• That said, the 64MP mode leaves a little to be desired. For one, the smartphone struggles to keep instances of highlight clipping in check and I noticed a pinkish tinge in the bright areas of the photos too.
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  • The output from the 8MP ultra-wide angle sensor is nothing to write home about either. While the sensor does offer a wider FoV, the corner details are soft, at best and there’s noticeable fringing around the edges of the image too.
  • The macro sensor works well and allows users to tap to focus on the subject too. But, the sensor’s 2MP resolution entails low-quality images.
  • Thankfully, the iQOO Z3 ships with a capable front camera that will help you click gorgeous selfies throughout the day. The images I snapped with the phone’s selfie shooter offered excellent details and natural-esque colours too. If anything, the company should tweak the portrait mode to output a more convincing blur effect around the user’s face. Also, the complexion seems oddly beautified in portrait mode too.

  • The 64MP sensor captures a lot of details in low-light scenarios too. Unfortunately, as is the case with most pixel-binned shots, the images look a tad oversharpened at a closer crop after the sun has set.
  • The iQOO Z3 can shoot videos in 1080p and 4K resolutions at 60fps too. That said, the device doesn’t support OIS and therefore, you might notice jitters when using the phone to shoot handheld videos. On the flipside, the smartphone didn’t up the saturation of the colours in the footage, which is great.

Performance

The iQOO Z3’s claim to fame is that it’s backed by Qualcomm’s brand-new Snapdragon 768G SoC. For the uninitiated, the chipset comes as the successor to the Snapdragon 765G processor (found on devices like the OnePlus Nord), and the newer SoC touts 15 percent improved CPU performance over its predecessor. And, sure enough, the SoC is a star performer and offers superior computing prowess than most, if not all mid-range chipsets, the likes of which include MediaTek’s Dimensity 800U processor, Qualcomm’s Snapdragon 732G, and 750G SoCs, and more.

To give you a better picture, the smartphone outputted 4,47,283 points in Antutu benchmark, which is the highest I’ve seen from a 7-series chipset yet. Similarly, the device performed admirably in GeekBench too, outputting single-core and multi-core scores of 723 and 2,040 points respectively. Turn the page over to more demanding tasks, such as running graphically-intensive titles like Call of Duty Mobile and you’ll find very little to complain here as well – the handset offered stable performance for extended periods and that’s with the GQ set to High and the frame rate set to Very High presets respectively. I even subjected the SoC to strenuous continuous loads by running the CPU throttle test for a duration of 30 minutes. While I did notice some spikes initially, the SoC managed to sustain its peak performance well into the thirty-minute mark, which is great.

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Now, much like its pricier siblings, the iQOO Z3 also ships with a couple of gaming-oriented features, including a Gaming Assistant which clears up system resources and allows users to mute notifications whenever they launch a game, among other things. More importantly, the device features an Eagle-Eye view mode which per the brand, enhances the visuals to give gamers more clarity whilst ADS-ing. In practice, I didn’t notice a huge difference and the feature merely upped the vibrancy of colours on the screen.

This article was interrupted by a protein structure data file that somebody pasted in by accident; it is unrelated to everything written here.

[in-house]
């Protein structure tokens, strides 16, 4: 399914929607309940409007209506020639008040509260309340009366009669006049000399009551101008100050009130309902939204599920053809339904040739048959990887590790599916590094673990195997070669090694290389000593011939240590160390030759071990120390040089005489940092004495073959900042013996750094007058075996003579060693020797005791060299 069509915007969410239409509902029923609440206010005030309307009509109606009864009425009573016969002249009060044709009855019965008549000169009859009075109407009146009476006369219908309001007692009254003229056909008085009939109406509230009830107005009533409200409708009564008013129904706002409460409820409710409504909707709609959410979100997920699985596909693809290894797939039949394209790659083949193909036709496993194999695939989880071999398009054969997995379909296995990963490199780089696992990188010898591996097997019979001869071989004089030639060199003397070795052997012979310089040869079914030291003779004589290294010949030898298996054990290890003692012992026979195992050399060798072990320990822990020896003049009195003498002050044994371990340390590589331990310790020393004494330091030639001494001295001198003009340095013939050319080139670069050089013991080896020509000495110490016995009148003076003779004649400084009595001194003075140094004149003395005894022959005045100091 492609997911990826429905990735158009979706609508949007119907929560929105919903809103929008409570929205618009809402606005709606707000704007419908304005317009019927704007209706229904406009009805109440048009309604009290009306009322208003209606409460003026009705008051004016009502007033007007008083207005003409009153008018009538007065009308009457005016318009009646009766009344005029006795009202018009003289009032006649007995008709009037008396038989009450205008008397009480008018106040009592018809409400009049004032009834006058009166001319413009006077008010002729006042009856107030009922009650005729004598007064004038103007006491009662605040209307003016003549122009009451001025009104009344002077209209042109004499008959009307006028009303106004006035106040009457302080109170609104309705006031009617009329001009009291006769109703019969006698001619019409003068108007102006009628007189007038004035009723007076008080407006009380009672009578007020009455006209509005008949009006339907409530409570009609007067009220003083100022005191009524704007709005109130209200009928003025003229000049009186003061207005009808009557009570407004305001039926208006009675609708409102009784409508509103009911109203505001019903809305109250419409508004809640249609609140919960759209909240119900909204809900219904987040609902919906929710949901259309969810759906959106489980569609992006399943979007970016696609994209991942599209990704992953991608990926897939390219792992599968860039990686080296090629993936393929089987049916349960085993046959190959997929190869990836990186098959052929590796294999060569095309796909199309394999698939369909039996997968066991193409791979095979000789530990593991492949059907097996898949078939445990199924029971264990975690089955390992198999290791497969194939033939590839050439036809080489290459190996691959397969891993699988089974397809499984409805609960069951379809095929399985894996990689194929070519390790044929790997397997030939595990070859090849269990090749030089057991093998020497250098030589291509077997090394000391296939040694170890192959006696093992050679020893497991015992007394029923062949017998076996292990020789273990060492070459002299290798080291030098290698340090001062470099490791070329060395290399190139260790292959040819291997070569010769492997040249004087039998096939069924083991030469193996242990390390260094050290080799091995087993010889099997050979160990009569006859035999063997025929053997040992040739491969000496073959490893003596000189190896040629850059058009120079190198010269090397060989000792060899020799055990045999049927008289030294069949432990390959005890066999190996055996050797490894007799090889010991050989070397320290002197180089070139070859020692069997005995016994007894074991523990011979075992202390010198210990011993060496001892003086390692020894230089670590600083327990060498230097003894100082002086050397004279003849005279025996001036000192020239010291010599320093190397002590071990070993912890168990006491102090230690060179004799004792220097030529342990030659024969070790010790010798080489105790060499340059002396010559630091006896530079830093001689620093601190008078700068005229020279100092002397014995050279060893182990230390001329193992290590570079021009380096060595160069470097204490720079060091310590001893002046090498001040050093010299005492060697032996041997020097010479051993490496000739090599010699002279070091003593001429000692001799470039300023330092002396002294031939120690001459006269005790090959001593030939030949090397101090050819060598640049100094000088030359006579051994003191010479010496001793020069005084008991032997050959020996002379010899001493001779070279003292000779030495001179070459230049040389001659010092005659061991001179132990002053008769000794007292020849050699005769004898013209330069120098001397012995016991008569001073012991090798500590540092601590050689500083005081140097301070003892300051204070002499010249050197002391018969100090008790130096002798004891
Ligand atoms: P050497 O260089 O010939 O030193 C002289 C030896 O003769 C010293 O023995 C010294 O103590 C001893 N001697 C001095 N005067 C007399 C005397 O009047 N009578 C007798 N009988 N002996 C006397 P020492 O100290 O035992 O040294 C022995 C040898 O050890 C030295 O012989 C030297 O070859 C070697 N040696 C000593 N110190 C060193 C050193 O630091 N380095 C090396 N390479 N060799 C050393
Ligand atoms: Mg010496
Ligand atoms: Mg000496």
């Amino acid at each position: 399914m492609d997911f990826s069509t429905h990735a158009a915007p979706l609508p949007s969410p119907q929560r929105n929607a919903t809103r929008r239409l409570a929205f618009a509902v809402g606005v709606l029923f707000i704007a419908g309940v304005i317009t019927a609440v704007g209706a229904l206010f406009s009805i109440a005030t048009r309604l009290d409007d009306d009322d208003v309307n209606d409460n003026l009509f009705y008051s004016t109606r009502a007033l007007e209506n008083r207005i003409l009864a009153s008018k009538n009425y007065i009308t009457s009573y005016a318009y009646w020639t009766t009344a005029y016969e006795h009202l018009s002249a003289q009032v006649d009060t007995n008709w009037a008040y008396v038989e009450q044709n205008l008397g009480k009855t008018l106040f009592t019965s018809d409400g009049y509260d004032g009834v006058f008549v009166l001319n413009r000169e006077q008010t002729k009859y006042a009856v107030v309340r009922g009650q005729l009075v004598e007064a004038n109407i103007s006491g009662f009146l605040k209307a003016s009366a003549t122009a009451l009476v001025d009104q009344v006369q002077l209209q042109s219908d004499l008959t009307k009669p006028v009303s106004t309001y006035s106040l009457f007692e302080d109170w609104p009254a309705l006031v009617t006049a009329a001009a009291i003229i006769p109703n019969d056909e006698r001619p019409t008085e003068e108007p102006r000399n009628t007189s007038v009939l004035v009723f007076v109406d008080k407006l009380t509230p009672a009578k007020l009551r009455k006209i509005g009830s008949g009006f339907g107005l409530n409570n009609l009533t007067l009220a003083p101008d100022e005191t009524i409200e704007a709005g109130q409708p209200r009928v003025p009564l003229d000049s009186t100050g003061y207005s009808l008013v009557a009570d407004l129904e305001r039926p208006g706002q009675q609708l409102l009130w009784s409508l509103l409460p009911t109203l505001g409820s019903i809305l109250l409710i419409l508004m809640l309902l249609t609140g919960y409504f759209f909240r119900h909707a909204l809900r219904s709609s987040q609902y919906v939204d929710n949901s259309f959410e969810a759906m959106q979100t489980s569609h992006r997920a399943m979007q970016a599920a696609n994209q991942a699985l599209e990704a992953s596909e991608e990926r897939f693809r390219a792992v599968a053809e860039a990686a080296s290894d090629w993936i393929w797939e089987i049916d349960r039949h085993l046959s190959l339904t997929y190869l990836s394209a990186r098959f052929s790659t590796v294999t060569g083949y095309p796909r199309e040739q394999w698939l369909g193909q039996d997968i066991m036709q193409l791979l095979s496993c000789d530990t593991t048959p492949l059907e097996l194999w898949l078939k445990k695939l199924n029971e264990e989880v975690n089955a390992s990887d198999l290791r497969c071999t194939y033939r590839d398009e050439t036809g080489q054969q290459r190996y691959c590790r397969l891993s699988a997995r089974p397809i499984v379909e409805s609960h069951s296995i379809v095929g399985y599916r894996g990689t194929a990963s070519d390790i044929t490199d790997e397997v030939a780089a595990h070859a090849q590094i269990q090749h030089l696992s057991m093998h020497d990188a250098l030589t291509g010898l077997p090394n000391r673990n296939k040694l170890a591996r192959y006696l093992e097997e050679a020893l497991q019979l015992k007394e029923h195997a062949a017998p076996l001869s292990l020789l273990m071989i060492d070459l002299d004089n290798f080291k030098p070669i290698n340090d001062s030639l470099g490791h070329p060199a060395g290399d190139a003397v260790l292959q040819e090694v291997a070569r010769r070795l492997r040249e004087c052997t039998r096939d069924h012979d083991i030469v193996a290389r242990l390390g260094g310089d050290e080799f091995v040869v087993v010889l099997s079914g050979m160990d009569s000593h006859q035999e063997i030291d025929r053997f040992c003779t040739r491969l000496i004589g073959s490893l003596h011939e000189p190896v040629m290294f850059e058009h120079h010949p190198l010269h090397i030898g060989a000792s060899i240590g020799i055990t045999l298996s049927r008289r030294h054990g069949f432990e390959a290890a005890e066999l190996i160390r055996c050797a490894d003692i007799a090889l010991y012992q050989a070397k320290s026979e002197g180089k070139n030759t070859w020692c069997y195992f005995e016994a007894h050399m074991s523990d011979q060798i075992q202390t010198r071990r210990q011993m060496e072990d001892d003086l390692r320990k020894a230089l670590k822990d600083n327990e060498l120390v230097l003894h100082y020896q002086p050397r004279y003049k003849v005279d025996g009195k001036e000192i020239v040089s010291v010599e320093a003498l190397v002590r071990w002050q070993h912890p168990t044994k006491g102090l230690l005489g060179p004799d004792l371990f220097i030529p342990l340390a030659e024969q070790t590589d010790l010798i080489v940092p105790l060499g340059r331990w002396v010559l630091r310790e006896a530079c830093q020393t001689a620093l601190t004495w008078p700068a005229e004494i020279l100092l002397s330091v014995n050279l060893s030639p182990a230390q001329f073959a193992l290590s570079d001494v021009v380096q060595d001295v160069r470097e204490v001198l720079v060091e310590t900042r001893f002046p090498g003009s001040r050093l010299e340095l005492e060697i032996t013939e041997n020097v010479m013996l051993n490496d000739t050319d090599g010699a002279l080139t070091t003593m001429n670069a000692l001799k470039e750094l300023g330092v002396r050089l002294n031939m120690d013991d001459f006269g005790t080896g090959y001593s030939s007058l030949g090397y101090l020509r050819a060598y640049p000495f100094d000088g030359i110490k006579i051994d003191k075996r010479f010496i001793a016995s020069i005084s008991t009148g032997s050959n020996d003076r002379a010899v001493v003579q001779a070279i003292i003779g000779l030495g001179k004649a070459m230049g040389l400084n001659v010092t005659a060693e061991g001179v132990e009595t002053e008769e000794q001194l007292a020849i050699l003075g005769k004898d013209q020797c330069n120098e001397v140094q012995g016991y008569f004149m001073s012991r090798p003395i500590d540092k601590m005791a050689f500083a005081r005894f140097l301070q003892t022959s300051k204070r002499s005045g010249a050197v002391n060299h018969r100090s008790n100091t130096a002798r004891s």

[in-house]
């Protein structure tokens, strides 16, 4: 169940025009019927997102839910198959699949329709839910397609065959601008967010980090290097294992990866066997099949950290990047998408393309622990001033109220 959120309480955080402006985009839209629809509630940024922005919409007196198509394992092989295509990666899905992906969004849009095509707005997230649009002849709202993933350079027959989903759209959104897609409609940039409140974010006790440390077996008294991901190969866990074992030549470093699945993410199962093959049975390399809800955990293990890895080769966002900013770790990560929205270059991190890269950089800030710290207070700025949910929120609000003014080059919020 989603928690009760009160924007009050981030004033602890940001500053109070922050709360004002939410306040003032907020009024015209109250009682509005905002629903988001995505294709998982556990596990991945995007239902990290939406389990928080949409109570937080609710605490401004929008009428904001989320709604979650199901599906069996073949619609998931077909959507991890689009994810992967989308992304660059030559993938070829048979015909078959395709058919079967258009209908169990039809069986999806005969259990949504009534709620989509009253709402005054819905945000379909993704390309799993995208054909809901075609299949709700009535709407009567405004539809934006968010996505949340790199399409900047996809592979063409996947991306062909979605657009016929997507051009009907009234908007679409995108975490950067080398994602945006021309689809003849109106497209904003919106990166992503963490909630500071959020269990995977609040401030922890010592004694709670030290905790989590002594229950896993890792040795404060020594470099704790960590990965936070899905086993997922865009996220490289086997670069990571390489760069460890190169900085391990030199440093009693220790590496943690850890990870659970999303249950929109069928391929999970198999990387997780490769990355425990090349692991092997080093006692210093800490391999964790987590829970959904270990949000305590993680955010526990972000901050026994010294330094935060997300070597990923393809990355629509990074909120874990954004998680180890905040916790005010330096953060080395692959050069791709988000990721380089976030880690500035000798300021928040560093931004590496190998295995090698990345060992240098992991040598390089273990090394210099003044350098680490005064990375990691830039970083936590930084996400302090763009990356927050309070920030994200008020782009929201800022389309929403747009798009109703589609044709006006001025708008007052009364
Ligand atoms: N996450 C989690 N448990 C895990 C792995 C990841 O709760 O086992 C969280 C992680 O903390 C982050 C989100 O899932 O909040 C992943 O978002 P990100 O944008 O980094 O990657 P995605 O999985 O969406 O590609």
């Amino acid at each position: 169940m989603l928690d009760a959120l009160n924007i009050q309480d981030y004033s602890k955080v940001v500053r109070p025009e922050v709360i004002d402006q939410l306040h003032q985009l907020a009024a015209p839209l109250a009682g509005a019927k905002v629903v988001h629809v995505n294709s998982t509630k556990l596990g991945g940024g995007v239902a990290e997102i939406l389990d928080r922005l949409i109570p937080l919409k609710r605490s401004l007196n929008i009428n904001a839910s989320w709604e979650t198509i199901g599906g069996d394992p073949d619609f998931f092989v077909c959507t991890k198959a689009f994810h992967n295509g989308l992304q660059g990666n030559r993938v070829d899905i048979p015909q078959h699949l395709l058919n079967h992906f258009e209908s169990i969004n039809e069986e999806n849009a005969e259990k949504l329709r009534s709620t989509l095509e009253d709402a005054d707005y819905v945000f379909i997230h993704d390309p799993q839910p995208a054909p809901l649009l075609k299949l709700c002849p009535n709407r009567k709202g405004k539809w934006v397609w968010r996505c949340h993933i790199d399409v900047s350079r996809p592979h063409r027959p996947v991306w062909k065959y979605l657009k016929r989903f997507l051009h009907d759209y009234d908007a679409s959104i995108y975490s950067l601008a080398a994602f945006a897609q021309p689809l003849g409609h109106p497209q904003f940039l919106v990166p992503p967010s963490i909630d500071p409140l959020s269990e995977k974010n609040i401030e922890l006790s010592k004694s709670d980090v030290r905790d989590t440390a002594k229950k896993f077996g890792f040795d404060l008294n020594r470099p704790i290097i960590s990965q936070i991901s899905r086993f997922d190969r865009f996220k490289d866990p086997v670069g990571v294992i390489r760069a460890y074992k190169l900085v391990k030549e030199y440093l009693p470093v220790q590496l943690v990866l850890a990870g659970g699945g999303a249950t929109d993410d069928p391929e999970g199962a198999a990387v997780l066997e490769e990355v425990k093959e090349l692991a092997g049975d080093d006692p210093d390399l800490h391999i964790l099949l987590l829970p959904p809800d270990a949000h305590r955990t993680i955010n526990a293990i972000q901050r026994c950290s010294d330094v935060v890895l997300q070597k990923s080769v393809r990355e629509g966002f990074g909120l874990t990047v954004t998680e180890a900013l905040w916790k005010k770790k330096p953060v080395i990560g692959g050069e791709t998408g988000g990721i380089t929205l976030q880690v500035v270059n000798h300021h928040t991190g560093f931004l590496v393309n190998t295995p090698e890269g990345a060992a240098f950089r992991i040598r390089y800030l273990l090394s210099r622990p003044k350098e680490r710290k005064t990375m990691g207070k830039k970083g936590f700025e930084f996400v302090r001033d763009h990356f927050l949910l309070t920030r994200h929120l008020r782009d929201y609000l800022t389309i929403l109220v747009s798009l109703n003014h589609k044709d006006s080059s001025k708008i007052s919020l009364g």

I should point out that rendering animations at 120Hz is quite taxing for the SoC, which was evident when I used devices like the Redmi Note 10 Pro Max too. In fact, the UI animations on most budget phones would jitter every so often, but I am yet to come across the same issue on the iQOO Z3. Simply put, barring the POCO X3 Pro (review) – which ships with Qualcomm’s Snapdragon 860 processor – no other handset can hold a candle to the iQOO Z3 in the performance department under Rs 25K.

Thankfully, the same can be said for the phone’s connectivity features as well, and I got stellar upload and download speeds on my Airtel postpaid SIM with the handset in Delhi NCR. The device supports both 2.4GHz and 5GHz Wi-Fi bands too, which is great. And, for those curious, the handset is 5G ready and supports N77 and N78 sub-6GHz bands too.

Software and Battery life

Software-wise, the iQOO Z3 ships with the company’s FunTouch OS v11 on top of Android 11. The custom skin takes cues from stock Android and as such, doesn’t feel cluttered or clunky. That said, the UI ships with a ton of bloatware and duplicate apps, most of which can’t be uninstalled.

Furthermore, at the expense of sounding like a broken record, the custom skin doesn’t offer a whole bunch of customisation features or baked-in utilities either. Suffice it to say, FunTouch OS v11 still needs a lot of work but the custom skin is undoubtedly showing immense promise.

The iQOO Z3 ships with a 4,400mAh cell which, with the display set to 120Hz, should last you a full day on moderate usage. That said, power users need not worry as the phone ships with a 66W brick which can fast-charge the device rapidly. Now, bear in mind that the phone only supports 55W charging but that’s still plenty fast for most users. In fact, in my testing, I could refuel the phone from 0-50 percent in just 20 minutes, with a full charge taking a little over 40 minutes.

Final Verdict

iQOO is quickly becoming a force to be reckoned with in the Indian smartphone market. The company hit the ball out of the ballpark with the iQOO 7 and the iQOO 7 Legend and now, has launched a compelling device to appease budget-conscious buyers too. To that note, the iQOO Z3 offers excellent performance for its starting price of just Rs 19,990, and the smartphone’s cameras can click quality images as well. What’s more, the device can charge rapidly at 55W, and power users will also benefit from the phone’s 120Hz display immensely.

Of course, iQOO had to cut some corners to bring the price of the phone down and the device’s plastic chassis and LCD screen might raise some eyebrows. So, if you don’t game too much on your phone or care about future-proofing your device for the 5G revolution, then you’d be better off with handsets like the Redmi Note 10 Pro Max. But, bear in mind that the iQOO Z3 offers much better performance to boot, as was evident in our in-depth performance comparison between iQOO’s offering, the Xiaomi Mi 10i and the Redmi Note 10 Pro Max. As such, the iQOO Z3’s well-rounded specs and its aggressive pricing make it an enticing option in the affordable segment.

Editor’s rating: 3.5 / 5

Pros:

  • Good-looking design
  • Excellent performer
  • 55W fast charging
  • Capable main sensor and selfie camera

Cons:

  • Plastic chassis
  • Audio setup not the best
  • Can’t stream HDR media yet
  • Huge bezels bordering the display

Key Specs

Vivo iQoo Z3
RAM6 GB
ProcessorQualcomm Snapdragon 768G
Rear Camera64 MP + 8 MP + 2 MP
Front Camera16 MP
Battery4400 mAh
Display6.58 inches
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Vivo iQoo Z3 Price
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Rs. 19,990.00